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Guest Review, Melonie Clarke: Singin' in the Rain

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on Friday, 15 March 2013
The 1952 MGM movie Singin' in the Rain is one of the greatest big screen musicals of all time. Indeed for myself, Singin' in the Rain is always the dvd I reach for first if I'm at home in the mood for a good dvd to watch.

With that in mind, I wasn't sure what to expect from the stage production. Obviously I know all of the big numbers, but would a stage environment do this big screen wonder justice?

Well, I can only say if you don't leave the theatre with a smile on your face I can only guess that you fell asleep during the performance and missed the entire thing.


When the story first made its transition to the west end in the 1980s, it was somewhat of a flop. However Jonathan Church's new staging, with exciting new choreography by Andrew Wright (which wouldn't have looked out of place in the '52 original) makes for an evening of sheer delight.

If you haven't seen the film or the stage performance, the story is based on the arrival of talkies to Hollywood. Think The Artist but with more humour and a score only MGM could compose.


The cast is superb. Adam Cooper, former Royal Ballet, star is fabulous, his Don Lockwood making easy work of the classic Gene Kelly steps. Louise Bowden as Kathy and Stephane Anelli as Cosmo together with Cooper make a terrific trio.
Jenifer Ellison as the screechy voiced, silent movie star, Lina Lamont is hilarious. The scene where she is practising her elocution with a long suffering tutor is particularly humorous.

The whole show is brilliant, and each number sees the audience rise up in their seats and tap their feet along to the tune. When the opening notes of the number Singin' in the Rain tinkle through the air, the excitement amongst the audience is clearly evident- excited gasps and excited laughter rings ringing out as the first few drops begin to hit the stage.
If you're looking for a good night out, look no further. Just be warned, if you're sitting in the front few rows you may need your waterproofs!

Tickets for the performance from

Guest Review: Leyla Nazli, Mare Rider, at the Arcola theatre

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on Monday, 28 January 2013
Play: Mare Rider
Venue: Arcola Theatre  020 7503 1646 

Playwright: Leyla Nazli
Director: Mehmet Ergen
Cast: Kathryn Hunter, Anna Francolini, Matthew Flynn, Hara Yannas
Until: February 16th 2013
4 Stars 
By Hafiza Butt
'Mare Rider', written for Kathryn Hunter, who plays 'life sucking Elka', the mythic Turkish character who steals new-born babies lives, is a tight suspense drama which explores the trauma we suffer in being alone and the desperate need we have to be held and belong to others. Leyla Nazli's play is gutsy - not only in its dramatisation, its characterisation, but also in its ideas.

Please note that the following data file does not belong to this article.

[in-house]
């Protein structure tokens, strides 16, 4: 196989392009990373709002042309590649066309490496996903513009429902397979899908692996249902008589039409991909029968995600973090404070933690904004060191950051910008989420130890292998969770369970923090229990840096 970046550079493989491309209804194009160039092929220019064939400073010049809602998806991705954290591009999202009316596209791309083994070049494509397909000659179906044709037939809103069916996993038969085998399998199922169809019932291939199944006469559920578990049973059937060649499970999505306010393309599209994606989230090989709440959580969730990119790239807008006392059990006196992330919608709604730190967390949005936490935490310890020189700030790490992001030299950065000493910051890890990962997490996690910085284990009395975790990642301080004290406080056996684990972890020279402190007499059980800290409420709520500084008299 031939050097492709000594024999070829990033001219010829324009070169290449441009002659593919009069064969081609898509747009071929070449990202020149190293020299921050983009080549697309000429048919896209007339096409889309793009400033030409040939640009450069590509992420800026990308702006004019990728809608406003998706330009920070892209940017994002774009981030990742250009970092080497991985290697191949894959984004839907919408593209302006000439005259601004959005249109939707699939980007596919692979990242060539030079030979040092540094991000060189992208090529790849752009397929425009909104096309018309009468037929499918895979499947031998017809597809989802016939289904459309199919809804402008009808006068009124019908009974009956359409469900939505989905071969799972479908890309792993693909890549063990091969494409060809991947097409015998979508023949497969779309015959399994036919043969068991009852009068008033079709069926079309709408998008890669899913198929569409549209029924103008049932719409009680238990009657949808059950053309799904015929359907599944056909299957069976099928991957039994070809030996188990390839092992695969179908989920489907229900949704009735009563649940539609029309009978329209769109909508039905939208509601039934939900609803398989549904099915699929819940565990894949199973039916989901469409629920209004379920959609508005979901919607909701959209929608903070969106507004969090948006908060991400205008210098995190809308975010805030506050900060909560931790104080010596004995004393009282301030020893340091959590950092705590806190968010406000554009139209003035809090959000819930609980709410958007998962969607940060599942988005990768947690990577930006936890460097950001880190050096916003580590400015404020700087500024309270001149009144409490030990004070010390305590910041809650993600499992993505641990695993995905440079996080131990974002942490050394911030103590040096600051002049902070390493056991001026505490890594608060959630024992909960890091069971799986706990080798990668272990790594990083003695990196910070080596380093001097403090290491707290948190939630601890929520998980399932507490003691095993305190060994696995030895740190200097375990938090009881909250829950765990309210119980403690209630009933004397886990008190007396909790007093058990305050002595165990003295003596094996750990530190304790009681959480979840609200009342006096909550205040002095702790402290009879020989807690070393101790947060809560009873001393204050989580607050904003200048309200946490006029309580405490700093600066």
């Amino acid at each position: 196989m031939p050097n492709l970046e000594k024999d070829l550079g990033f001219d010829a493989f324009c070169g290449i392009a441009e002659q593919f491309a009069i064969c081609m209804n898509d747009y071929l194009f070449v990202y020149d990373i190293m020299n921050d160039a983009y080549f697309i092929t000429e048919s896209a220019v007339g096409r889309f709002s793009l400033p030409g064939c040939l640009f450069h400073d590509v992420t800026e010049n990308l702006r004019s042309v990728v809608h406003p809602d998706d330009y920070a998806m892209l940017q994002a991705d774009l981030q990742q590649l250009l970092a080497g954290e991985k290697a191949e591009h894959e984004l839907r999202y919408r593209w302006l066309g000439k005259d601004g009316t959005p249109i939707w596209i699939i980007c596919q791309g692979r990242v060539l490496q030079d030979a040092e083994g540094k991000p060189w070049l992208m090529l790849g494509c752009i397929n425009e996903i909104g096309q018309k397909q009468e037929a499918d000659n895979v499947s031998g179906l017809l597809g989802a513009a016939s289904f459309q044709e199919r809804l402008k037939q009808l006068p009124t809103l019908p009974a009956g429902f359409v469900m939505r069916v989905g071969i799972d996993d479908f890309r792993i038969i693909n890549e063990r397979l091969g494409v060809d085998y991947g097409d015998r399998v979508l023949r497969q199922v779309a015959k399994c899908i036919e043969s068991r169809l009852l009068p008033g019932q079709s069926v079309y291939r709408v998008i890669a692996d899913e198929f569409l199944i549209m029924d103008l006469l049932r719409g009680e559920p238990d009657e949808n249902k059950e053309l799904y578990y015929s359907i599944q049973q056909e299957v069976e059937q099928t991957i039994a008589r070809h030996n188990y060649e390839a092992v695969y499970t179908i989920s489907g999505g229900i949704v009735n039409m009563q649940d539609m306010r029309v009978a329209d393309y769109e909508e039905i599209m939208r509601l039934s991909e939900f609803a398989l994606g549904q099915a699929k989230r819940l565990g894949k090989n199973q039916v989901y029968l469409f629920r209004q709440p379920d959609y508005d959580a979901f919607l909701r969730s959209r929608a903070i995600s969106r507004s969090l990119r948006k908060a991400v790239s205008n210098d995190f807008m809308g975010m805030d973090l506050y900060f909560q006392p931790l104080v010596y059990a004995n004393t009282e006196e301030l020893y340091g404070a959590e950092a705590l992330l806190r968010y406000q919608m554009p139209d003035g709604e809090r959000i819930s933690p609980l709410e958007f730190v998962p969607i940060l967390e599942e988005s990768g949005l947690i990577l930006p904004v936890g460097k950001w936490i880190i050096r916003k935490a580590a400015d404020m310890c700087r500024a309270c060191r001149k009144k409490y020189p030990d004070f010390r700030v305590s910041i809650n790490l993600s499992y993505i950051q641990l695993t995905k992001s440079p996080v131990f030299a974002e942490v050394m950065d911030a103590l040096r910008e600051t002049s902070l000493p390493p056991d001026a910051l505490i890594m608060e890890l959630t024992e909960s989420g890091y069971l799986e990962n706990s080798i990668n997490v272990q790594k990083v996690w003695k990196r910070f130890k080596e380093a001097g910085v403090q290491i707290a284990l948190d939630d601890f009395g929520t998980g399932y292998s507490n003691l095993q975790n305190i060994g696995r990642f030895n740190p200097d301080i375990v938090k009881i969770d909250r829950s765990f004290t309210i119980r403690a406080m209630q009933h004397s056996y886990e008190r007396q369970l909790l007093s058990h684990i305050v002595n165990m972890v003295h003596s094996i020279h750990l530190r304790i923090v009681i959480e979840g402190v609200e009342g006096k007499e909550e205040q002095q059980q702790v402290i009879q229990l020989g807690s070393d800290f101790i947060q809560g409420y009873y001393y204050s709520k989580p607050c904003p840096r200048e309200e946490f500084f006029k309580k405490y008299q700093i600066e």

It all begins with a woman in a hospital bed, who, just having given birth, dreams Elka, once more, into her life. Selma's (Anna Francolini) nightmare has just become real. 
Kathryn Hunter, who was so superb in the Peter Brook production of several Beckett shorts- 'Fragments' at the Young Vic a few years ago, plays Elka with deep emotional energy. She threatens and scares, leaping all over Selma's bed, but it is her near expressed sexual reining in of Selma, and her later motherly caresses that moved me the most.

Fig 1 Kathryn Hunter and Anna Francolini  credit Simon Annand

As the curtain is drawn around the bed, Elka, the rider, the stealer of her uncle's horse, the girl who wouldn't be the good woman her family wanted her to be, leads Selma  on a journey she'd once made. The simple lighting device of bolts of wavering light and star lights evokes those childhood lamps one either had or kept a quiet desire for. Selma is pulled into Elka's back and then, presses in. The sexual charge is high; the sensuality is not only in the act but how it is viewed, from behind  the curtain's thin gauze.
The contrast between the everyday world and the world of myth Selma has entered, where the stories are richer and grander in scale is brought out beautifully in the scene where all four characters are on stage. Mark (Matthew Flynn), Selma's husband, and the nurse (Hara Yannas) talk in the prosaic way of strangers, though when he reveals how he was once on the verge of leaving Selma, he begins to melt. Elka and Selma can see and hear the two others talk, though they themselves are not seen and heard. This is a reminder of one of the things the stage can do so brilliantly that film can't quite carry off. As Elka looks on, it's as if she's watching TV; her asides providing an acerbic running commentary. Selma looks on in torture, willing her husband to reveal less of himself and the life they lead. This is, of course, ironic, given how much Selma has bared herself to Elka. Elka has not however, bored Selma's story from her; she has teased it out, in-between the telling of her own tale. And locked as Selma has been for so long in her own head, we see that this is what she needs; this is her release. And if each moment of great pain is a falling off of an outward shield to reveal a purer form of whom we are, then Selma and Elka's journeys, entwined as they are, have been both hard and momentous.